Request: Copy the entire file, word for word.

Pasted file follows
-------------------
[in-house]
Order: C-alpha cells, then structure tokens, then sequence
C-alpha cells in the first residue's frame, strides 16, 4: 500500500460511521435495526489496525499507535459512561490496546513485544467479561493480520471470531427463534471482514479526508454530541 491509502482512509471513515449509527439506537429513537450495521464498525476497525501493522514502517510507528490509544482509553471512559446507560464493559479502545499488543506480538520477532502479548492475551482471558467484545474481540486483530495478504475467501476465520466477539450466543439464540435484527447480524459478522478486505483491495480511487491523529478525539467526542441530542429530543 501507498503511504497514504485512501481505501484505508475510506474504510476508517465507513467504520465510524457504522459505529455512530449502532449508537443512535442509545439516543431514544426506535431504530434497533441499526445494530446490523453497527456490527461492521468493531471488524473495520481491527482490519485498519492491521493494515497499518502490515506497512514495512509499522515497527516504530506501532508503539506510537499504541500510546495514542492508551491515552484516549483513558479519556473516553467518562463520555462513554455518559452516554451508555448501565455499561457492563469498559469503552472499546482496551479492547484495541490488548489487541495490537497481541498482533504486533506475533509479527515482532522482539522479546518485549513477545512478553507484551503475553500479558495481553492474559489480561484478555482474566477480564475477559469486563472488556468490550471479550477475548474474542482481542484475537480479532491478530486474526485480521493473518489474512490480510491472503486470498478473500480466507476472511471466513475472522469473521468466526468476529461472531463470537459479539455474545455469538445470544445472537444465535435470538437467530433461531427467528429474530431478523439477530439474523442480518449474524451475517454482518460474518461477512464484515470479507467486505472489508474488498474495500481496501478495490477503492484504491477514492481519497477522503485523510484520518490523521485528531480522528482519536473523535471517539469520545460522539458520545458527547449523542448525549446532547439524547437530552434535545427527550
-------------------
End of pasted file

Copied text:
[in-house]
Order: C-alpha cells, then structure tokens, then sequence
C-alpha cells in the first residue's frame, strides 16, 4: 500500500460511521435495526489496525499507535459512561490496546513485544467479561493480520471470531427463534471482514479526508454530541 491509502482512509471513515449509527439506537429513537450495521464498525476497525501493522514502517510507528490509544482509553471512559446507560464493559479502545499488543506480538520477532502479548492475551482471558467484545474481540486483530495478504475467501476465520466477539450466543439464540435484527447480524459478522478486505483491495480511487491523529478525539467526542441530542429530543 501507498503511504497514504485512501481505501484505508475510506474504510476508517465507513467504520465510524457504522459505529455512530449502532449508537443512535442509545439516543431514544426506535431504530434497533441499526445494530446490523453497527456490527461492521468493531471488524473495520481491527482490519485498519492491521493494515497499518502490515506497512514495512509499522515497527516504530506501532508503539506510537499504541500510546495514542492508551491515552484516549483513558479519556473516553467518562463520555462513554455518559452516554451508555448501565455499561457492563469498559469503552472499546482496551479492547484495541490488548489487541495490537497481541498482533504486533506475533509479527515482532522482539522479546518485549513477545512478553507484551503475553500479558495481553492474559489480561484478555482474566477480564475477559469486563472488556468490550471479550477475548474474542482481542484475537480479532491478530486474526485480521493473518489474512490480510491472503486470498478473500480466507476472511471466513475472522469473521468466526468476529461472531463470537459479539455474545455469538445470544445472537444465535435470538437467530433461531427467528429474530431478523439477530439474523442480518449474524451475517454482518460474518461477512464484515470479507467486505472489508474488498474495500481496501478495490477503492484504491477514492481519497477522503485523510484520518490523521485528531480522528482519536473523535471517539469520545460522539458520545458527547449523542448525549446532547439524547437530552434535545427527550